Eye cancer is a malignant tumor on the retina. This disease occurs due to cells in eye tissue that grow out of control and their growth can spread to other areas. This type of cancer can occur in one or both eyes.
Causes of Eye Cancer
The cause of eye cancer that is known so far is due to mutations in genes in eye tissue, especially genes that regulate cell growth. Under normal conditions, cells will divide regularly and periodically to replace cells that have been damaged. To prevent cells from dividing wildly and uncontrollably, there are genes that regulate when cells start and stop dividing.
Eye cancer is caused by changes in DNA in genes that regulate cell division of eye tissue. DNA changes in these genes cause the cell division regulating gene to function, so that eye cells divide uncontrollably. However, until now the cause of DNA mutations in these genes is still unknown.
In addition to gene mutations, eye cancer can also be caused by exposure to ultraviolet (UV) light. Someone who experiences high exposure to UV light also has a higher risk for experiencing melanoma.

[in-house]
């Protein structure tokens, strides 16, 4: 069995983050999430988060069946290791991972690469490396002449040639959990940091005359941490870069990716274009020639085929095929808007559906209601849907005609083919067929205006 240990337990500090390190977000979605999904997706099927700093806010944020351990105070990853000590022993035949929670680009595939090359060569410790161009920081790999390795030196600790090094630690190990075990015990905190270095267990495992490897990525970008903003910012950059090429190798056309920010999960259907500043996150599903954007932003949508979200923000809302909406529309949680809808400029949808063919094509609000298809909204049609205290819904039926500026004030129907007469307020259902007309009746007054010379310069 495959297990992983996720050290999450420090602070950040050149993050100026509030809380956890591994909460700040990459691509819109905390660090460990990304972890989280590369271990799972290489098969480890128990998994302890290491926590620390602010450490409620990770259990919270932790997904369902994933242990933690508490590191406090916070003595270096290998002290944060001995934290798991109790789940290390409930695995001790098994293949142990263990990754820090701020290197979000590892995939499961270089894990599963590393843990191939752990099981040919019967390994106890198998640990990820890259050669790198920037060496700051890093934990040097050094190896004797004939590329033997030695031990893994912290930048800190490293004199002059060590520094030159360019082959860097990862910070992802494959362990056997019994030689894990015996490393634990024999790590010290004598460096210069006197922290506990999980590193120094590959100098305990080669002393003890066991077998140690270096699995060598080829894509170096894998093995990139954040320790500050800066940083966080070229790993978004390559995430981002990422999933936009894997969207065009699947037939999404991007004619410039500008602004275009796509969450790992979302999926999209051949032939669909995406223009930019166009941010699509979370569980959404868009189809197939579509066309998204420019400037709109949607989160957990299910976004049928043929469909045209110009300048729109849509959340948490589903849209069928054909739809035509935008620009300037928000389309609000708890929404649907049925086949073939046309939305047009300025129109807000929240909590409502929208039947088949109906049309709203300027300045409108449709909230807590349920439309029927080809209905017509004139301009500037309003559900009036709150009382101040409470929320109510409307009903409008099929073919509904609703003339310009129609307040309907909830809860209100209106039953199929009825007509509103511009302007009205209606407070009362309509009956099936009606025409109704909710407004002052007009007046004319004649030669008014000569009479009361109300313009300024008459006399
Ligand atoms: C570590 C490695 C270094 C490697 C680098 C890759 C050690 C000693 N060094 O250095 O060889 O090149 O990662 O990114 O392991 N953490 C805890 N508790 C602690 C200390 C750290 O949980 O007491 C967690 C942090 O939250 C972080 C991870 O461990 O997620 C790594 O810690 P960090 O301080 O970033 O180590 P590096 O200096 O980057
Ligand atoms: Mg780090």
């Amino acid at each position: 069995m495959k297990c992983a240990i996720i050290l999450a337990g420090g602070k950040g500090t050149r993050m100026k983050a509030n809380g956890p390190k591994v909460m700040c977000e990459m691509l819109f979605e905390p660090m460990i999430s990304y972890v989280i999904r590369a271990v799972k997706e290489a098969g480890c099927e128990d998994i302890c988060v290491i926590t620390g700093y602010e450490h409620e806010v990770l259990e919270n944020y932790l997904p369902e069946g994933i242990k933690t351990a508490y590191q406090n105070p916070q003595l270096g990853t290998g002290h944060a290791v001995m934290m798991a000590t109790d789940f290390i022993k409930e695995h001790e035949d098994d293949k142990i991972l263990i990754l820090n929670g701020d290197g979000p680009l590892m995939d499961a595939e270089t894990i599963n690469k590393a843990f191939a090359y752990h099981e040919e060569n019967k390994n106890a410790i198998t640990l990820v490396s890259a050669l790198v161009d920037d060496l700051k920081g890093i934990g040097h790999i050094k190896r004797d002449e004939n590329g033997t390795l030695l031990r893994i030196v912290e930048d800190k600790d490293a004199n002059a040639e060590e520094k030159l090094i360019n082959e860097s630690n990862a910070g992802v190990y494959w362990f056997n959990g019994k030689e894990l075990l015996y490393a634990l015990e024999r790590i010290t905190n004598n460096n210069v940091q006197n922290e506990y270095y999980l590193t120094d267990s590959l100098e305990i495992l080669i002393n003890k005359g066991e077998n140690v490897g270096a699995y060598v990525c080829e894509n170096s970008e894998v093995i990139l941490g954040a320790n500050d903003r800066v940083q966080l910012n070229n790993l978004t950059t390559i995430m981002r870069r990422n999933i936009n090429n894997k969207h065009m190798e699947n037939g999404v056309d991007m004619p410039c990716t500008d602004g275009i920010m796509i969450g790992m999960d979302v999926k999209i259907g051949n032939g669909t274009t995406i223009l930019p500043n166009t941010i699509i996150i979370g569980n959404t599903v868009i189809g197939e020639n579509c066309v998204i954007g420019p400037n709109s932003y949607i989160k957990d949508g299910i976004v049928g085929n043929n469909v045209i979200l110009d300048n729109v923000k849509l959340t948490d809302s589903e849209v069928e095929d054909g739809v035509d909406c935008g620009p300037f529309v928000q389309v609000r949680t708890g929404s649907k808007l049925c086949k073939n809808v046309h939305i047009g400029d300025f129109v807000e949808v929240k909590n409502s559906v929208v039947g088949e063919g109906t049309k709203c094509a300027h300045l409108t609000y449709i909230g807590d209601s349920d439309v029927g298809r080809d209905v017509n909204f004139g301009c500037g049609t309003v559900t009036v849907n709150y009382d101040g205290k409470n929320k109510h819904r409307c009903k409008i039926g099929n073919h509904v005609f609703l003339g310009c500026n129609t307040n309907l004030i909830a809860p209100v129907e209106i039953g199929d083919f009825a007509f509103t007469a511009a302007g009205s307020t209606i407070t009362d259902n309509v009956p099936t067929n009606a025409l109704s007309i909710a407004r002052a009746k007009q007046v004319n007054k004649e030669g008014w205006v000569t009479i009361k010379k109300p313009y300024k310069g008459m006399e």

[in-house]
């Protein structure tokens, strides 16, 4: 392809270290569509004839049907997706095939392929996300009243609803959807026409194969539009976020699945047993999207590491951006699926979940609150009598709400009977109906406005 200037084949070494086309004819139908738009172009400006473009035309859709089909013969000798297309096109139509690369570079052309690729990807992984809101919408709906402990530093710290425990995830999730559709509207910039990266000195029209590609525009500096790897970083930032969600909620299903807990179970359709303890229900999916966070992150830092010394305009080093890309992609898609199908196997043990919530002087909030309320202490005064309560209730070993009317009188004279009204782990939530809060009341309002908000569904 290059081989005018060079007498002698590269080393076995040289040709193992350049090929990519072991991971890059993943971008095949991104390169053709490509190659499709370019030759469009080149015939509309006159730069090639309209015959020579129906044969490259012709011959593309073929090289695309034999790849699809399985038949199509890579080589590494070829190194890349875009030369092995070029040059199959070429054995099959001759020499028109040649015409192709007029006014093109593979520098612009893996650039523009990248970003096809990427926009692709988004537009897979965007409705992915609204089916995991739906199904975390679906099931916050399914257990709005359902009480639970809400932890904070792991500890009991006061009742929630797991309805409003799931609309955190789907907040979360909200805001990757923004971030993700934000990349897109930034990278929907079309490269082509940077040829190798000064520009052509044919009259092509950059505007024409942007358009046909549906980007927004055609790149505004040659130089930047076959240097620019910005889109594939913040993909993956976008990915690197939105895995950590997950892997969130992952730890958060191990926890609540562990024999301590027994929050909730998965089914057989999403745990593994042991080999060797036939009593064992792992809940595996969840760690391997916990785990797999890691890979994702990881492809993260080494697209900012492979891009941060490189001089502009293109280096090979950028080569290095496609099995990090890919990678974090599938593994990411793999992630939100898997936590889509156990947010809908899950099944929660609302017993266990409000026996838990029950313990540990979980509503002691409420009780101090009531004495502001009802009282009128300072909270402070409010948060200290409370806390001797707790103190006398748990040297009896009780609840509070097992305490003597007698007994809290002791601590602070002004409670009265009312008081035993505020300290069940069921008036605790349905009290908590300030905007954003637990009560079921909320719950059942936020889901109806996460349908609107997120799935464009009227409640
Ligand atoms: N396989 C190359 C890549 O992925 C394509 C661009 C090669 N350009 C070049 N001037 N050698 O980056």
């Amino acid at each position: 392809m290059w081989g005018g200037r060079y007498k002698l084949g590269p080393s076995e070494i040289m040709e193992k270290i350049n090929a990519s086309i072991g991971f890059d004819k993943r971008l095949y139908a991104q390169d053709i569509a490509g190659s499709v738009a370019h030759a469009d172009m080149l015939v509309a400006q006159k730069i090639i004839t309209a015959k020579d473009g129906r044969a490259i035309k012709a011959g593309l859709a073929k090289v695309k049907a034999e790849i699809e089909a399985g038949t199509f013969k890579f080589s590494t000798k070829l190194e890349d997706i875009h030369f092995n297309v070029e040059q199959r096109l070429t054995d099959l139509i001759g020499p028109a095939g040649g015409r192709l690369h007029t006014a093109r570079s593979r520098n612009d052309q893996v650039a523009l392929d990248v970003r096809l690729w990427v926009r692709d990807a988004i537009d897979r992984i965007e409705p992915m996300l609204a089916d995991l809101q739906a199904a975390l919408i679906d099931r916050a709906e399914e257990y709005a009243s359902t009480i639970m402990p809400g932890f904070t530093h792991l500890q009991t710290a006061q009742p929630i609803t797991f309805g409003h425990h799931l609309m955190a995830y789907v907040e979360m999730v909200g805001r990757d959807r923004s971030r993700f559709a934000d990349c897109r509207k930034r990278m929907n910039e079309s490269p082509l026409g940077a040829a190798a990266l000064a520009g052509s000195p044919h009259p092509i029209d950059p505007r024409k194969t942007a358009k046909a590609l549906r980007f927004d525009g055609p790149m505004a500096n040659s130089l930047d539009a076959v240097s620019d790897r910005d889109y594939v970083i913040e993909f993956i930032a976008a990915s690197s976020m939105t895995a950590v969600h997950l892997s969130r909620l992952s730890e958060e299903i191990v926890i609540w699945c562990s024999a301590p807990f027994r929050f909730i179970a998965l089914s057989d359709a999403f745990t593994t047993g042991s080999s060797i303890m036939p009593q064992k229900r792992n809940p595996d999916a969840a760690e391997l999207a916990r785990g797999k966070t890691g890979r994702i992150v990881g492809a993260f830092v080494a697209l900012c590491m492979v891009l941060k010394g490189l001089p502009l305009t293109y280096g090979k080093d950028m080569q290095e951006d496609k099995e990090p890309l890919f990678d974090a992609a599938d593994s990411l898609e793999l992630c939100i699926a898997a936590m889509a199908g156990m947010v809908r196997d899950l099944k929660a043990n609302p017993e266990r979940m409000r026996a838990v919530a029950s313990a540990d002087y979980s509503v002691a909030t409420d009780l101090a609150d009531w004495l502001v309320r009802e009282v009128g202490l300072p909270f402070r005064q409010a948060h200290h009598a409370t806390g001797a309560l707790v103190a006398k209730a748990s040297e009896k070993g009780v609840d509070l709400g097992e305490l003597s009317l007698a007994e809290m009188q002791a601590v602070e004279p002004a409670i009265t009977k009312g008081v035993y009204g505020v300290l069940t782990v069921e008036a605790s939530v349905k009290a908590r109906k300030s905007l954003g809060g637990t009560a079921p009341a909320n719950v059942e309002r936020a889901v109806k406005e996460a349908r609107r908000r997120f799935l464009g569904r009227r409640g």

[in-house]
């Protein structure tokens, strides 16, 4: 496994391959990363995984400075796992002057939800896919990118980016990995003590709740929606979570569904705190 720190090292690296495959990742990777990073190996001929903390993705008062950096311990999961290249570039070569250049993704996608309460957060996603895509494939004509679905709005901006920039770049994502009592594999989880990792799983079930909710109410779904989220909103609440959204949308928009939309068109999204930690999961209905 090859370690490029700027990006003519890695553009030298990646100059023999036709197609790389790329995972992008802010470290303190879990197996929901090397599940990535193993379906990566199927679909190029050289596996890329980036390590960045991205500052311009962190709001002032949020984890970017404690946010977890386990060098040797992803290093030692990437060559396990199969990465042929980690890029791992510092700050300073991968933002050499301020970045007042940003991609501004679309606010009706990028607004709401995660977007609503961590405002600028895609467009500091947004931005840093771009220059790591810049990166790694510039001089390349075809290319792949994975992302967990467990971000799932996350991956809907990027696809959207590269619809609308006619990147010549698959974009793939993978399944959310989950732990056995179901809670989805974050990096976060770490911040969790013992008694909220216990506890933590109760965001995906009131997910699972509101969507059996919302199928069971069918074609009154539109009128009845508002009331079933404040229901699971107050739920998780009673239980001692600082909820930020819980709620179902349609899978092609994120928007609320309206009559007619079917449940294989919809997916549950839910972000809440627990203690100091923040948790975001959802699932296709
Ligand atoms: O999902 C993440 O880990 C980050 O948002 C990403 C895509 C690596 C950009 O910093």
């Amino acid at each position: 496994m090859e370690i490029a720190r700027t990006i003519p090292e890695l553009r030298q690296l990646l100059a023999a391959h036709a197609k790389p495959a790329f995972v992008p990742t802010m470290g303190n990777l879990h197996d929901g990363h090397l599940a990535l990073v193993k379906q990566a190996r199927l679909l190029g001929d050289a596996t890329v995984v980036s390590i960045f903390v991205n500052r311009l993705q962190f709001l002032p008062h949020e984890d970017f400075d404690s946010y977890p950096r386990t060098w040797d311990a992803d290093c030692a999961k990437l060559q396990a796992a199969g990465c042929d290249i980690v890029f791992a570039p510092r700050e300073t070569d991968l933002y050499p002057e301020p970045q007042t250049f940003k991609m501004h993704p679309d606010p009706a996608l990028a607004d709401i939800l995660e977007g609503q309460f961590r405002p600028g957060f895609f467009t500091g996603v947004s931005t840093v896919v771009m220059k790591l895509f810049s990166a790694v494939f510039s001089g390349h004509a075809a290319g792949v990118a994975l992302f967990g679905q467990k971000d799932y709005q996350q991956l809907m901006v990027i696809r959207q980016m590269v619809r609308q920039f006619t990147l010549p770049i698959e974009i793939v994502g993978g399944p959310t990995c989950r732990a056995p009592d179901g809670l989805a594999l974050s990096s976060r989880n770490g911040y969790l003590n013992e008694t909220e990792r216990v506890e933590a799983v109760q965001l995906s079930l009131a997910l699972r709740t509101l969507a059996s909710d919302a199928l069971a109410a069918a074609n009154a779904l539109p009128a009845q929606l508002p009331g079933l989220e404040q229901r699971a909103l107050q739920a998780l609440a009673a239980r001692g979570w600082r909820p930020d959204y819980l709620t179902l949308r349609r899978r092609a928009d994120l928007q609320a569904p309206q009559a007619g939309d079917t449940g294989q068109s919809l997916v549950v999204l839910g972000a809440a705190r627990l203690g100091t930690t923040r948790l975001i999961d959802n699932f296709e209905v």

Meanwhile, the risk of developing eye melanoma also increases with age. Most eye melanoma patients are diagnosed at the age of 50 years.
Who is at risk of suffering from eye cancer?
Eye cancer most often occurs in children under 5 years. As many as 200-300 children are diagnosed with eye cancer each year. Approximately 40% of all cases of eye cancer are genetic inheritance, this means that damaged cancer genes can be passed down from parent to child.
In some cases, 75% of cases of eye cancer occur in only one eye, while 25% of cases occur in both eyes. Eye cancer inherited from parents is more likely to involve both eyes. Meanwhile, eye cancer rarely occurs in adult oranges.
Symptoms of Eye Cancer
Symptoms of eye cancer vary, depending on the type of cancer suffered. Some symptoms that can occur in eye cancer include:
- Pupils appear white when exposed to light. This can mean that there is a tumor in the retina. Blood vessels behind the eyes normally reflect red.
- Pupils do not have a red appearance when photographed.
- Eyes that cannot move or focus in the same direction.
- Sore eyes.
- Eye pupils continue to widen, whereas normally the pupils will shrink when exposed to light.
- Red eye.